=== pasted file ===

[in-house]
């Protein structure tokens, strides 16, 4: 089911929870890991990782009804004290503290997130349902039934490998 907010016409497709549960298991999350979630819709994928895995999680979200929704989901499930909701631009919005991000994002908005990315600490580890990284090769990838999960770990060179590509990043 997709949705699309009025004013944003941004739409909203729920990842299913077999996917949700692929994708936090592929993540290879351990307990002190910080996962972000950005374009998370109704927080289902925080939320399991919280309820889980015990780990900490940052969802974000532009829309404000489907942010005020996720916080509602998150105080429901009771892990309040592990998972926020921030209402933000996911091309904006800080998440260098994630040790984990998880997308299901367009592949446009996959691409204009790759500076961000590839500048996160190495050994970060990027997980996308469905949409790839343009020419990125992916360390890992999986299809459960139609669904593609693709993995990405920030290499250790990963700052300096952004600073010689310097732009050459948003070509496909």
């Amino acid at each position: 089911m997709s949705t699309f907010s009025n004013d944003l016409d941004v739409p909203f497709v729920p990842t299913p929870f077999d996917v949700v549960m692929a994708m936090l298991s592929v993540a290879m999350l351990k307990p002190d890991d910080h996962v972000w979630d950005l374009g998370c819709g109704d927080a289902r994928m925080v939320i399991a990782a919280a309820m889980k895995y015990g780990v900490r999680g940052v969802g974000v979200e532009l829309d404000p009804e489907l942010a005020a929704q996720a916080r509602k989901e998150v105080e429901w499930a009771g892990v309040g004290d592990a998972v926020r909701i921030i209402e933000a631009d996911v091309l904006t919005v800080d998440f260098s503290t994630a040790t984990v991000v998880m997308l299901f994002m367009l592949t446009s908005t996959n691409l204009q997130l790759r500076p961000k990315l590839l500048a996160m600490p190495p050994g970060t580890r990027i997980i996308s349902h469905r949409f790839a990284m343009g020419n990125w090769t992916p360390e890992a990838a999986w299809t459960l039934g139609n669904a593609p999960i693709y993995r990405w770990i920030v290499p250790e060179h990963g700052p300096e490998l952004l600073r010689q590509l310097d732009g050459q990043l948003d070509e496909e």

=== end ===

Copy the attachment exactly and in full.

[in-house]
């Protein structure tokens, strides 16, 4: 089911929870890991990782009804004290503290997130349902039934490998 907010016409497709549960298991999350979630819709994928895995999680979200929704989901499930909701631009919005991000994002908005990315600490580890990284090769990838999960770990060179590509990043 997709949705699309009025004013944003941004739409909203729920990842299913077999996917949700692929994708936090592929993540290879351990307990002190910080996962972000950005374009998370109704927080289902925080939320399991919280309820889980015990780990900490940052969802974000532009829309404000489907942010005020996720916080509602998150105080429901009771892990309040592990998972926020921030209402933000996911091309904006800080998440260098994630040790984990998880997308299901367009592949446009996959691409204009790759500076961000590839500048996160190495050994970060990027997980996308469905949409790839343009020419990125992916360390890992999986299809459960139609669904593609693709993995990405920030290499250790990963700052300096952004600073010689310097732009050459948003070509496909």
């Amino acid at each position: 089911m997709s949705t699309f907010s009025n004013d944003l016409d941004v739409p909203f497709v729920p990842t299913p929870f077999d996917v949700v549960m692929a994708m936090l298991s592929v993540a290879m999350l351990k307990p002190d890991d910080h996962v972000w979630d950005l374009g998370c819709g109704d927080a289902r994928m925080v939320i399991a990782a919280a309820m889980k895995y015990g780990v900490r999680g940052v969802g974000v979200e532009l829309d404000p009804e489907l942010a005020a929704q996720a916080r509602k989901e998150v105080e429901w499930a009771g892990v309040g004290d592990a998972v926020r909701i921030i209402e933000a631009d996911v091309l904006t919005v800080d998440f260098s503290t994630a040790t984990v991000v998880m997308l299901f994002m367009l592949t446009s908005t996959n691409l204009q997130l790759r500076p961000k990315l590839l500048a996160m600490p190495p050994g970060t580890r990027i997980i996308s349902h469905r949409f790839a990284m343009g020419n990125w090769t992916p360390e890992a990838a999986w299809t459960l039934g139609n669904a593609p999960i693709y993995r990405w770990i920030v290499p250790e060179h990963g700052p300096e490998l952004l600073r010689q590509l310097d732009g050459q990043l948003d070509e496909e």